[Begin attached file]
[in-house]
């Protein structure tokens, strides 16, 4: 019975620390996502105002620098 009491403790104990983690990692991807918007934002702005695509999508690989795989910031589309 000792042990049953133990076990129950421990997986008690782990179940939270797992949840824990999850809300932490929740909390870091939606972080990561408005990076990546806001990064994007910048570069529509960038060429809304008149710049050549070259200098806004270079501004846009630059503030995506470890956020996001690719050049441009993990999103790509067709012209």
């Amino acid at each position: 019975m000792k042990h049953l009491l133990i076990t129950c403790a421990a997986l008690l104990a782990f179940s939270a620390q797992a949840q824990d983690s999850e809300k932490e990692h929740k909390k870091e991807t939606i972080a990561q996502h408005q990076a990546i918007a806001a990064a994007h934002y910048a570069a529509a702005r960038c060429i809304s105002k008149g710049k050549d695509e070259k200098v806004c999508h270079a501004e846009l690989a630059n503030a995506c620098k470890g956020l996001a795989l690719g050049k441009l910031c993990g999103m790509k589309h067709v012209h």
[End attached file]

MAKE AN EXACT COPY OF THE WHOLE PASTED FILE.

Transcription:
[in-house]
């Protein structure tokens, strides 16, 4: 019975620390996502105002620098 009491403790104990983690990692991807918007934002702005695509999508690989795989910031589309 000792042990049953133990076990129950421990997986008690782990179940939270797992949840824990999850809300932490929740909390870091939606972080990561408005990076990546806001990064994007910048570069529509960038060429809304008149710049050549070259200098806004270079501004846009630059503030995506470890956020996001690719050049441009993990999103790509067709012209």
């Amino acid at each position: 019975m000792k042990h049953l009491l133990i076990t129950c403790a421990a997986l008690l104990a782990f179940s939270a620390q797992a949840q824990d983690s999850e809300k932490e990692h929740k909390k870091e991807t939606i972080a990561q996502h408005q990076a990546i918007a806001a990064a994007h934002y910048a570069a529509a702005r960038c060429i809304s105002k008149g710049k050549d695509e070259k200098v806004c999508h270079a501004e846009l690989a630059n503030a995506c620098k470890g956020l996001a795989l690719g050049k441009l910031c993990g999103m790509k589309h067709v012209h």